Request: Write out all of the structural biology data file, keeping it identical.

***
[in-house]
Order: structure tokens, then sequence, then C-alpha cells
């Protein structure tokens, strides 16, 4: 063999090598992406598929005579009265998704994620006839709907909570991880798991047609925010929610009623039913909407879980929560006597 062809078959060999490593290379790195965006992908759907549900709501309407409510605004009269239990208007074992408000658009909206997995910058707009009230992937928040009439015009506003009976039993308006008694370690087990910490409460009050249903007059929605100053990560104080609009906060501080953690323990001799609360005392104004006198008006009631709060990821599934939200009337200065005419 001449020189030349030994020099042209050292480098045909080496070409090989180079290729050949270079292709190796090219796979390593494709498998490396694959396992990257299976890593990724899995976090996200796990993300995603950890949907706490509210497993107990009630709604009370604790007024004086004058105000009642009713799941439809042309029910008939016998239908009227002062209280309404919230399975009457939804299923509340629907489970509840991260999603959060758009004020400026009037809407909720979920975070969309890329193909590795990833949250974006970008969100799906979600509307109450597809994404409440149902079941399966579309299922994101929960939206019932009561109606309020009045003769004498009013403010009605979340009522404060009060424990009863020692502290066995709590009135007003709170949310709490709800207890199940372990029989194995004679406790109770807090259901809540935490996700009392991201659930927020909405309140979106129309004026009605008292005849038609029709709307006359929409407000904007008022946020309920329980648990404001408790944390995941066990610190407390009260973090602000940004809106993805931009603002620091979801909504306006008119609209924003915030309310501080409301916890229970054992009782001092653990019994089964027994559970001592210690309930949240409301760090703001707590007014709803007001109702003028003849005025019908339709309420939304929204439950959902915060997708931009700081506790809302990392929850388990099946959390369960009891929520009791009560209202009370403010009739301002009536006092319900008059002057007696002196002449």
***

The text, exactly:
[in-house]
Order: structure tokens, then sequence, then C-alpha cells
């Protein structure tokens, strides 16, 4: 063999090598992406598929005579009265998704994620006839709907909570991880798991047609925010929610009623039913909407879980929560006597 062809078959060999490593290379790195965006992908759907549900709501309407409510605004009269239990208007074992408000658009909206997995910058707009009230992937928040009439015009506003009976039993308006008694370690087990910490409460009050249903007059929605100053990560104080609009906060501080953690323990001799609360005392104004006198008006009631709060990821599934939200009337200065005419 001449020189030349030994020099042209050292480098045909080496070409090989180079290729050949270079292709190796090219796979390593494709498998490396694959396992990257299976890593990724899995976090996200796990993300995603950890949907706490509210497993107990009630709604009370604790007024004086004058105000009642009713799941439809042309029910008939016998239908009227002062209280309404919230399975009457939804299923509340629907489970509840991260999603959060758009004020400026009037809407909720979920975070969309890329193909590795990833949250974006970008969100799906979600509307109450597809994404409440149902079941399966579309299922994101929960939206019932009561109606309020009045003769004498009013403010009605979340009522404060009060424990009863020692502290066995709590009135007003709170949310709490709800207890199940372990029989194995004679406790109770807090259901809540935490996700009392991201659930927020909405309140979106129309004026009605008292005849038609029709709307006359929409407000904007008022946020309920329980648990404001408790944390995941066990610190407390009260973090602000940004809106993805931009603002620091979801909504306006008119609209924003915030309310501080409301916890229970054992009782001092653990019994089964027994559970001592210690309930949240409301760090703001707590007014709803007001109702003028003849005025019908339709309420939304929204439950959902915060997708931009700081506790809302990392929850388990099946959390369960009891929520009791009560209202009370403010009739301002009536006092319900008059002057007696002196002449």